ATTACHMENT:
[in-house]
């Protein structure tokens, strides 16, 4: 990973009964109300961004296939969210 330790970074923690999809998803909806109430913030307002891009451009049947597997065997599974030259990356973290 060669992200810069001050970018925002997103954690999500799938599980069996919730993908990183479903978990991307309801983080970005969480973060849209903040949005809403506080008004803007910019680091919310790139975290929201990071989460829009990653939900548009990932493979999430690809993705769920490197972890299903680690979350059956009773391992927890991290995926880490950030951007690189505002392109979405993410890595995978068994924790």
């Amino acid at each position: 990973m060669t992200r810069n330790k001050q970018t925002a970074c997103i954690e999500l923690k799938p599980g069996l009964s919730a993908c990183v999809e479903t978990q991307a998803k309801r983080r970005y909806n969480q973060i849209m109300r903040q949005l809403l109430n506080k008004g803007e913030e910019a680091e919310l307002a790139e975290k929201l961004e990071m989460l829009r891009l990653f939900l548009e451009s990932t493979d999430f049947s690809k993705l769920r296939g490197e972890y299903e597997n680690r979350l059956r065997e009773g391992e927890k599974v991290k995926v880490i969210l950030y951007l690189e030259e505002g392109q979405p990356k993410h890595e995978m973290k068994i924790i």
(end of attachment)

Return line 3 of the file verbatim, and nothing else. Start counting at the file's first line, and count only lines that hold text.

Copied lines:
């Amino acid at each position: 990973m060669t992200r810069n330790k001050q970018t925002a970074c997103i954690e999500l923690k799938p599980g069996l009964s919730a993908c990183v999809e479903t978990q991307a998803k309801r983080r970005y909806n969480q973060i849209m109300r903040q949005l809403l109430n506080k008004g803007e913030e910019a680091e919310l307002a790139e975290k929201l961004e990071m989460l829009r891009l990653f939900l548009e451009s990932t493979d999430f049947s690809k993705l769920r296939g490197e972890y299903e597997n680690r979350l059956r065997e009773g391992e927890k599974v991290k995926v880490i969210l950030y951007l690189e030259e505002g392109q979405p990356k993410h890595e995978m973290k068994i924790i």